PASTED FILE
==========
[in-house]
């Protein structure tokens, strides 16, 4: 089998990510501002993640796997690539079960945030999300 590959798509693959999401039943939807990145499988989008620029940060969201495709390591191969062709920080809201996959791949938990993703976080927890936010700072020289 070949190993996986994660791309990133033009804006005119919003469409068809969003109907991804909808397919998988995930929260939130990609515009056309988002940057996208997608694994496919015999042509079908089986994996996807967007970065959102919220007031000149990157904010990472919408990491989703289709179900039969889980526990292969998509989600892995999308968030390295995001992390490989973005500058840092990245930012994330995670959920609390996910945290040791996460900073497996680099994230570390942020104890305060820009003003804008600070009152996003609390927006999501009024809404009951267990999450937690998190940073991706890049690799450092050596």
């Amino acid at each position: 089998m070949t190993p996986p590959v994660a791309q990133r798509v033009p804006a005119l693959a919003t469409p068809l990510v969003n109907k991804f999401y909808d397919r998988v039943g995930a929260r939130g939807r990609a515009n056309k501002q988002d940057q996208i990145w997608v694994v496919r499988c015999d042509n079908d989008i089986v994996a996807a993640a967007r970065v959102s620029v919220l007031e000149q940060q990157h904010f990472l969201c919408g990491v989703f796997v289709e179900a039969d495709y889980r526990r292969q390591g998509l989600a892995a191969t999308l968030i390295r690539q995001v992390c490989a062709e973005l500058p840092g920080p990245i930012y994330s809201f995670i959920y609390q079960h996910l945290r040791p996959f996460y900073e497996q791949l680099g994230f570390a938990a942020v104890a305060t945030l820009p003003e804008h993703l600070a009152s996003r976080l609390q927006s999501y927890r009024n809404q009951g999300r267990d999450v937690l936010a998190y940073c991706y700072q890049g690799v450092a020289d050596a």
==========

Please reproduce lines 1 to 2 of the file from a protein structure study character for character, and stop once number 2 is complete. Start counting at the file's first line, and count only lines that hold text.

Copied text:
[in-house]
């Protein structure tokens, strides 16, 4: 089998990510501002993640796997690539079960945030999300 590959798509693959999401039943939807990145499988989008620029940060969201495709390591191969062709920080809201996959791949938990993703976080927890936010700072020289 070949190993996986994660791309990133033009804006005119919003469409068809969003109907991804909808397919998988995930929260939130990609515009056309988002940057996208997608694994496919015999042509079908089986994996996807967007970065959102919220007031000149990157904010990472919408990491989703289709179900039969889980526990292969998509989600892995999308968030390295995001992390490989973005500058840092990245930012994330995670959920609390996910945290040791996460900073497996680099994230570390942020104890305060820009003003804008600070009152996003609390927006999501009024809404009951267990999450937690998190940073991706890049690799450092050596």